Maybe it’s because I recently moved from Washington where this grape is thriving but much to my delight, I’ve noticed more and more Mourvèdre being bottled as a single varietal. Mourvèdre is a thick skinned grape, moderately drought tolerant and requires a lot of sunshine to ripen which makes it perfect for eastern Washington and the Sierra Foothills of California – both places where it’s showing off proudly as a single varietal wine.
Mourvèdre is an old varietal and probably first became known in Spain as Monastrell. It gained popularity in France, particularly as Provence’s most noble wine, Bandol. It’s also used in the Southern Rhone wine, Chateauneuf-du-Pape, a blend of at least 13 different grapes and is used in both southern France and Australia to add structure to Grenache and Syrah blends. You may have heard of Mourvèdre referred to as Mataro in Australia (or California back in the day).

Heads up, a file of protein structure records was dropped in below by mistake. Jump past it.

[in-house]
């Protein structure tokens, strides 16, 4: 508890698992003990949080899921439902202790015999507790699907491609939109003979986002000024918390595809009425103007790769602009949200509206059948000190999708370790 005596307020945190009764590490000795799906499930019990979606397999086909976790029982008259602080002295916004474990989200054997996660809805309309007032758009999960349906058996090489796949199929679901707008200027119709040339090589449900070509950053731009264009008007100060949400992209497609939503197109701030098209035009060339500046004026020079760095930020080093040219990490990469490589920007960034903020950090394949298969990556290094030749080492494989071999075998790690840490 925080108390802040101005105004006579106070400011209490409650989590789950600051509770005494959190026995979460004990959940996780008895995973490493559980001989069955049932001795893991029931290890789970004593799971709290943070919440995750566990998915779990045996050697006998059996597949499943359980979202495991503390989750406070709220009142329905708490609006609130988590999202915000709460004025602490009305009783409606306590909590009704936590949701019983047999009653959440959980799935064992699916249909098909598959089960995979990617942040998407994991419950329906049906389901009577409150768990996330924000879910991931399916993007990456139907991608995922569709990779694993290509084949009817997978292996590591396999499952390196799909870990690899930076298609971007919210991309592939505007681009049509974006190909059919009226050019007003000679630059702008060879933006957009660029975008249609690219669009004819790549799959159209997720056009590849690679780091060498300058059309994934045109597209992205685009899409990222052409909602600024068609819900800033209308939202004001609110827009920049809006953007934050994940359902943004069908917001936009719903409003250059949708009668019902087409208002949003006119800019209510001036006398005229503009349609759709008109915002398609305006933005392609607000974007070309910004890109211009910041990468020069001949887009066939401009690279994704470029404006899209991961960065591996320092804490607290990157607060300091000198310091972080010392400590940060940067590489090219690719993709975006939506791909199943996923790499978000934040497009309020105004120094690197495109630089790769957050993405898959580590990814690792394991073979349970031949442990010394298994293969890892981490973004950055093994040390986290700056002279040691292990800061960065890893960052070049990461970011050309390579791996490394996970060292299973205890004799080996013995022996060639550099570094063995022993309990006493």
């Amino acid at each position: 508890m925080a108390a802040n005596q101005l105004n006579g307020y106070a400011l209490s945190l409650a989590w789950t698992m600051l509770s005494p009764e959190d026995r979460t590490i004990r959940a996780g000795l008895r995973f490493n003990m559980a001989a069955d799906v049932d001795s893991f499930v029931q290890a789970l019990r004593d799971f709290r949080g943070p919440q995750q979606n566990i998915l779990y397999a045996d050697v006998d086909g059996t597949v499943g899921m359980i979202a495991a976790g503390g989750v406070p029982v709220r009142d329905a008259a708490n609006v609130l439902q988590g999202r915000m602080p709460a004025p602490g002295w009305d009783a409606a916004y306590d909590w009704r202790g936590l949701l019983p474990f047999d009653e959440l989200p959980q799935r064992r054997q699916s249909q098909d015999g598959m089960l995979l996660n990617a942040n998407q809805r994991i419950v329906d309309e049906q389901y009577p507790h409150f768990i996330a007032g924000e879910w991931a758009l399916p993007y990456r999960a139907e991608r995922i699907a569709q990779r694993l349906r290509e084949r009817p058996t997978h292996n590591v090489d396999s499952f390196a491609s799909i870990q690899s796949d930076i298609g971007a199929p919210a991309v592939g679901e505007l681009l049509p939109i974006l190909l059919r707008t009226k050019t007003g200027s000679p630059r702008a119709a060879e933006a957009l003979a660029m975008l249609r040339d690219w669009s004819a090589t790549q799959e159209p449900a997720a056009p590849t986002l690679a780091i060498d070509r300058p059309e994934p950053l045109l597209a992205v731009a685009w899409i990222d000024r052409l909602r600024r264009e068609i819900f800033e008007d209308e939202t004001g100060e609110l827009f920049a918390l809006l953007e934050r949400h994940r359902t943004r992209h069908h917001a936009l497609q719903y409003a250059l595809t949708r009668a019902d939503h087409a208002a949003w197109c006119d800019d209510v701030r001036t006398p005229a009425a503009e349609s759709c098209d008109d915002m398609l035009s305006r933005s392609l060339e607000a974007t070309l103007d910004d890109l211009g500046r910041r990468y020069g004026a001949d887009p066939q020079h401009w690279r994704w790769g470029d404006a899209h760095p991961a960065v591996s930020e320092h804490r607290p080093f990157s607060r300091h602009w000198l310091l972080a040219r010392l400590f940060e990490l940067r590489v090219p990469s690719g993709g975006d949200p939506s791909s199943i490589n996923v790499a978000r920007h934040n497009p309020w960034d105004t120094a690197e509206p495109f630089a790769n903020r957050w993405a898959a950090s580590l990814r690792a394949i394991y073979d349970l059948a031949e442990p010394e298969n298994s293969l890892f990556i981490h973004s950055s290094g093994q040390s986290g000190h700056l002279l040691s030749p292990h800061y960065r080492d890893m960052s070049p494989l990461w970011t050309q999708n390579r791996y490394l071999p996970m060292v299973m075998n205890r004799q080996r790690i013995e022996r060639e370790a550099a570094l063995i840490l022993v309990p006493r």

The beauty of the desert like sunny days of eastern Washington and parts of California let this grape express it’s complexity and richness giving way to bold blackberry, blueberry and plum fruit with a wonderful hit of freshly ground black pepper that is stunningly unique and enticing. There may also be nuances of lavender, sweet tobacco and cocoa. The Spanish Monastrell will show more roasted meat aromas. An added bonus to Spanish Monastrell, is it’s affordability.
Mourvèdre is a full-bodied wine with big tannins. For me, this is not a patio sipper. I’d pair Mourvèdre with a steak, bbq, or rich tomato based pasta in the middle of winter…or during one of those heavy rainfalls seasons many of us seem to experience now-a-days.
Mourvèdre/Monastrell To Look For ~
Tarima Hill Monastrell, Bodegas Volver, Alicante, SP $14
Terre Rouge Mourvédre, Sierra Foothills, CA $28
Syncline Mourvèdre, Columbia Valley, WA $30
Bunnell Family Cellar, Northridge Vineyard Mourvèdre, WA $36
Domaine Tempier Bandol, Provence, FR $40